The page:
LANSING (WWJ) - Michigan Governot Rick Snyder has announced a revised tax plan that would exempt the retirement income of those over age 66 from state income tax.
Snyder, Tuesday, reached a new budget agreement with key Republican leaders in the state House and Senate, with ta concession from the Governor in the form of a modified pension tax proposal.
WWJ Lansing Bureau Chief Tim Skubick reports that although Snyder's original proposal included all private pensioners, the Governor has agreed to modify his plan -- and Republican state leaders have agreed with him.
Skubick said the new proposal calls for phasing in or scaling back the tax.
If the new plan passes, those are 67 or older, who are on a pension right now, will pay no tax at all.
"The key part for this deal, for the Governor, is he will now bring on board, supposedly, some Senate Republicans who were just dead set against an cross the board pension tax. So, modifying the pension tax not to impact current pensioners is a deal-maker for the Governor," Skubick said.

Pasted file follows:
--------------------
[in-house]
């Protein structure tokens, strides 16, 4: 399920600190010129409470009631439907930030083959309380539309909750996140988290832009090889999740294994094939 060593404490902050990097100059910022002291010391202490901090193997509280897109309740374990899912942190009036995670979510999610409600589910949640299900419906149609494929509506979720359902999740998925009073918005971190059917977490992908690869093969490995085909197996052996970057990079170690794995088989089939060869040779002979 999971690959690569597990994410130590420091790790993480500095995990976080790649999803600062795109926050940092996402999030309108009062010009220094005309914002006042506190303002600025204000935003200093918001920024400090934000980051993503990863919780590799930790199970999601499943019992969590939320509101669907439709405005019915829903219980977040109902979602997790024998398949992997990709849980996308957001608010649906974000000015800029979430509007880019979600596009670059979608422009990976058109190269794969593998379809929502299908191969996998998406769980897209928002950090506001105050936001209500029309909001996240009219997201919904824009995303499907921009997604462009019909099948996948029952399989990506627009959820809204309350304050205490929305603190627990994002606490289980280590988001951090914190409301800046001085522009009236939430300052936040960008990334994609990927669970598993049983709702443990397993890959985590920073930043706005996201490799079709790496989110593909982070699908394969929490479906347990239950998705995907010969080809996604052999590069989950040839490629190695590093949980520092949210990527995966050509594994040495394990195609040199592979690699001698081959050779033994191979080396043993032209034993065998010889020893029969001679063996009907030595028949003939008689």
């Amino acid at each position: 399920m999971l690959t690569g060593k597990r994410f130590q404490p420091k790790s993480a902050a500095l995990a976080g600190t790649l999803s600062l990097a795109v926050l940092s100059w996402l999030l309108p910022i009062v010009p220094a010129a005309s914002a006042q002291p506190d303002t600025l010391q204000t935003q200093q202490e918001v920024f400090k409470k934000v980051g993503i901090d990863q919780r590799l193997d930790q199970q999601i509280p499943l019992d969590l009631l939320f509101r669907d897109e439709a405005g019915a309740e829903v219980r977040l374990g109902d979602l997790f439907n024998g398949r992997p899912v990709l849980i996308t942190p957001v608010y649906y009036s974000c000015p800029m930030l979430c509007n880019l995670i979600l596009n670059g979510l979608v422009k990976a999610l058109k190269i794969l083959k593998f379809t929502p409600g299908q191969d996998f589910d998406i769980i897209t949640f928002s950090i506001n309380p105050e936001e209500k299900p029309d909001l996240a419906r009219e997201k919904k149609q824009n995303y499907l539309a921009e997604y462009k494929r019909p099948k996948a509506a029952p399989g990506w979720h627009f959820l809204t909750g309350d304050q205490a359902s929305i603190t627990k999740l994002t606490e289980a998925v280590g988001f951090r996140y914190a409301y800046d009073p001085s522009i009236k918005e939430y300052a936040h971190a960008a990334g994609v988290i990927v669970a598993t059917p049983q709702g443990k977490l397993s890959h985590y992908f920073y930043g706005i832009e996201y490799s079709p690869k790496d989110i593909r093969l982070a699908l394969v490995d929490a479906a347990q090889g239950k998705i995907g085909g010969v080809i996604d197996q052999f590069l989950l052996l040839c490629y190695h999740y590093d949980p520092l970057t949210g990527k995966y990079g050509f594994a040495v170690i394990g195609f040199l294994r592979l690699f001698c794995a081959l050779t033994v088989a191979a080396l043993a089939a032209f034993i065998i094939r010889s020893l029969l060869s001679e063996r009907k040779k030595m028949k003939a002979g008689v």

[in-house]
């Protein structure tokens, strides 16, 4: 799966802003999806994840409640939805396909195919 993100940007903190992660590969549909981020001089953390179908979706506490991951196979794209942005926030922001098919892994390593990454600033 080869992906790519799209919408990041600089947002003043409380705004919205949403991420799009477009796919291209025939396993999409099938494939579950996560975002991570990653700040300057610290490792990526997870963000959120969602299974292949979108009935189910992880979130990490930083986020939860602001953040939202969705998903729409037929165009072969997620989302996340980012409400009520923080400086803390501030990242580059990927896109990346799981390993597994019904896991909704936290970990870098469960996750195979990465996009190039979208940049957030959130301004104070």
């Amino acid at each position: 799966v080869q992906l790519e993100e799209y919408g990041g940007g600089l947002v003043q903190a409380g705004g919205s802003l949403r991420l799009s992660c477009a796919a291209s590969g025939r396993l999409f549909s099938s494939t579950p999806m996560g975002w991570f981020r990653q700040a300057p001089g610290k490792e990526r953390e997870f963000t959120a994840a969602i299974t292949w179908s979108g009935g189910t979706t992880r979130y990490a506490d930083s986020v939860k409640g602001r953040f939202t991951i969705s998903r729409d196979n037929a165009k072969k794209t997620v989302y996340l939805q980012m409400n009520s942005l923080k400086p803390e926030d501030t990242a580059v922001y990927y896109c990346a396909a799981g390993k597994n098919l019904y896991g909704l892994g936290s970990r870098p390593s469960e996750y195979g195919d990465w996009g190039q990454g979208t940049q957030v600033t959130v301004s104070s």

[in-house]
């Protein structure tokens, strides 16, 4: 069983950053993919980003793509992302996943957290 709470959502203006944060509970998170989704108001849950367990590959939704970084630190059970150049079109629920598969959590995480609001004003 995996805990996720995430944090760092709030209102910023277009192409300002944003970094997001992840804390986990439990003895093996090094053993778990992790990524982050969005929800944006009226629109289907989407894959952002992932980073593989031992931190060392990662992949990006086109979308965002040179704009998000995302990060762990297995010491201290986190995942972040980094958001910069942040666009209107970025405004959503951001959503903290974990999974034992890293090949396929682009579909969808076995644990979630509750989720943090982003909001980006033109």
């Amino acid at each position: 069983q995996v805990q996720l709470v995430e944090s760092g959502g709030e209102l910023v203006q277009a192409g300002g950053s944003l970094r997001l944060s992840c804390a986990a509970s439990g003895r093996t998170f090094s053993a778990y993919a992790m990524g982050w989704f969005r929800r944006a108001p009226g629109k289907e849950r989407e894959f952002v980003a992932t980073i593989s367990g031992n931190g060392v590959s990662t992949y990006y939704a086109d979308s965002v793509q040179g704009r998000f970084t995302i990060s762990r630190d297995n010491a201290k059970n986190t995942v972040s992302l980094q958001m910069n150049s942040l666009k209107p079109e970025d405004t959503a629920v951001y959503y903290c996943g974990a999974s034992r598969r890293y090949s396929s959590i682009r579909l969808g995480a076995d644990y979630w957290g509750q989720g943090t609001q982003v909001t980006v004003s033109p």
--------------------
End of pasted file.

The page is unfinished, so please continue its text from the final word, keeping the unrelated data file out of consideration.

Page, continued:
In addition, Skubick said the new budget deal will include a freezing of the Income Tax rate at its current level of 4.35 percent. Previously, the Governor said he had wanted to roll that back.
Skubick said that there will also be a new $150 million in cuts beyond what Governor Snyder had originally proposed.
The measure now moves on to the full legislature for consideration.
"This deal is one thing -- getting it through the legislature is quite another," said Skubick, adding that the deal makes the Governor's hope for an overall budget agreement by the end of May more of a possibility.
"This breakthrough on the budget deal between the two Republican leaders and the Governor will make a major step in that direction. There's still a lot of heavy lifting to do. May 31st is reasonable. A lot of people in this town believe, however, the middle of June might be more realistic," he said.
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